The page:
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ekoivune1190 karma

There are lots of things that average citizen can do.

To begin with, good security and reasonable levels of privacy do not require big investments in terms of money. Just make sure that whatever devices it is that you use to get online are properly patched and hardened.

The biggest investment is in terms on personal time: good privacy means good operational security posture. Surf "incognito" and shy away from active content, cookies and anything that tracks you. Hide your tracks. Limit your damage by e.g. choosing individualized passwords. Spread up your online presence by setting multiple an non-linked accounts to the services you use.

Nobody can get away from network tapping but everybody can influence how much data their devices leak and send out over the wire.

Whatever you do, please have realistic view of what is your digital footprint. That determines who you have to trust, regardless of whether you want to.

ekoivune392 karma

Good, thanks for the question.

Governments have a responsibility to provide us a safe and secure environment. Most of us would be terrified to know what kind of loonies and extremists walk amongst us. It is only natural that LE and counter terrorism folks want tools to not only track dangerous individuals, groups and other entities but to also identify and anticipate them.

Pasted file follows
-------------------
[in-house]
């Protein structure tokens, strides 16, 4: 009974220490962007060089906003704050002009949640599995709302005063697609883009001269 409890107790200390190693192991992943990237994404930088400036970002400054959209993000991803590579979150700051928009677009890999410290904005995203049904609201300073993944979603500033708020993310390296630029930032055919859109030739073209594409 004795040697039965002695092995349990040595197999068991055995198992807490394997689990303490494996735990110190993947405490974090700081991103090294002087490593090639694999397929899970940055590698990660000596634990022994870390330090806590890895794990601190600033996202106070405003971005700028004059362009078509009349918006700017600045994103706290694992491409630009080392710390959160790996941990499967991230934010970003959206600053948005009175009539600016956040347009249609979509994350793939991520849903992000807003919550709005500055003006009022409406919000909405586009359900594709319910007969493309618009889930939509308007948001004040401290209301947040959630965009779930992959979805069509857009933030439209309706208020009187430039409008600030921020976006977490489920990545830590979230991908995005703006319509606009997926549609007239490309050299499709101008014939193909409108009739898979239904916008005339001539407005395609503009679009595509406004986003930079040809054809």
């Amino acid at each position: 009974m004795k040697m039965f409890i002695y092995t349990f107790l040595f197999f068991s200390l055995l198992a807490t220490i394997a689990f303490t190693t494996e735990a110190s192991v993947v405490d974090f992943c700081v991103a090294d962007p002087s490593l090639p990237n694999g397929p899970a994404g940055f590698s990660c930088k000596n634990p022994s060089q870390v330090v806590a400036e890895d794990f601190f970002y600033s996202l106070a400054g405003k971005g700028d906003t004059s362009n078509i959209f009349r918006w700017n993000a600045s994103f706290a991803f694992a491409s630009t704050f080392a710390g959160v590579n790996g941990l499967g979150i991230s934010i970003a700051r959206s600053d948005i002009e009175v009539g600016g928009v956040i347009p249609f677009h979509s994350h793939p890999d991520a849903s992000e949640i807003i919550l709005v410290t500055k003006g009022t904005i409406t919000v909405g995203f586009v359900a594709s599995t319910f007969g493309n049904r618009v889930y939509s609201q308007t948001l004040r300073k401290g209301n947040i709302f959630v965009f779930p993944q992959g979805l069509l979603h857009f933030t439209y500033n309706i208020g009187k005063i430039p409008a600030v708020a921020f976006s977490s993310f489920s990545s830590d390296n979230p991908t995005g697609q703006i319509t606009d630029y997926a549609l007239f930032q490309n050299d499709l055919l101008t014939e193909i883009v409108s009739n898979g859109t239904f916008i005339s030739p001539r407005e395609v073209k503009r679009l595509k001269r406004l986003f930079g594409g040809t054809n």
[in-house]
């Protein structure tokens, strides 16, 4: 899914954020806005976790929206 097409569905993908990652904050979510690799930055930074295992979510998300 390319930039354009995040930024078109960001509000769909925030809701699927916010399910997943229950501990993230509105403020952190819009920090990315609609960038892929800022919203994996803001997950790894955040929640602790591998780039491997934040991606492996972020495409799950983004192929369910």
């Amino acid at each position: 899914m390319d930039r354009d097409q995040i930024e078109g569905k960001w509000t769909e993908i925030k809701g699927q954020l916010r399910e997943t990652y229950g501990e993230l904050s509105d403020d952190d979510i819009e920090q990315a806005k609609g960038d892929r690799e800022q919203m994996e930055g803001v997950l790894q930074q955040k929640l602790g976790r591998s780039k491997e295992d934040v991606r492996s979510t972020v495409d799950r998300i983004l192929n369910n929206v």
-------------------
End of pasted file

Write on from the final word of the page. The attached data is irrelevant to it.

I personally come from an CERT (as in computer security incident response) community. To some extent I can fully relate to the "collect-it-all" mindset. If your job is to trace anomalies, reconstruct timelines of past events and to provide early-warning information, it is only natural that you want to be where the data sits or flows and to be able to tap into that source. There is, however, much to be said (which I am not going to dive into now) about the mission-creep and too much focus on the haystack instead of the needle.

In my mind, the governments are doing a lousy job calculating the true costs (both in terms of monetary terms and societal effects) of forcing everybody and their cousins to collect, retain and disclose to authorities all this digital evidence. It is easy to demand unreasonable things when somebody else pays the bill. Hardly a "right to be forgotten" mentality, is it?

Where the CERT philosophy differs from the SIGINT philosophy, is that CERTs always operate with the consent of the users whose systems they tap. The SIGINT authorities "collect it all" with the orders (at best) of the national parliament or (as is the case in many countries) by the orders of the president/prime minister/king/queen. I love systems where the monitoring subject can revoke their consent at any time. :-)

I hope I was able to cover that topic. :-)

ekoivune386 karma

UK is pretty bad and it shows. :-)

FR appears less in the public debate but - yeah - they collect lots of material in bulk.

DE has a reputation of being privacy-concious. And at the same time their intelligence services have repeatedlly been exposed of conducting something nasty.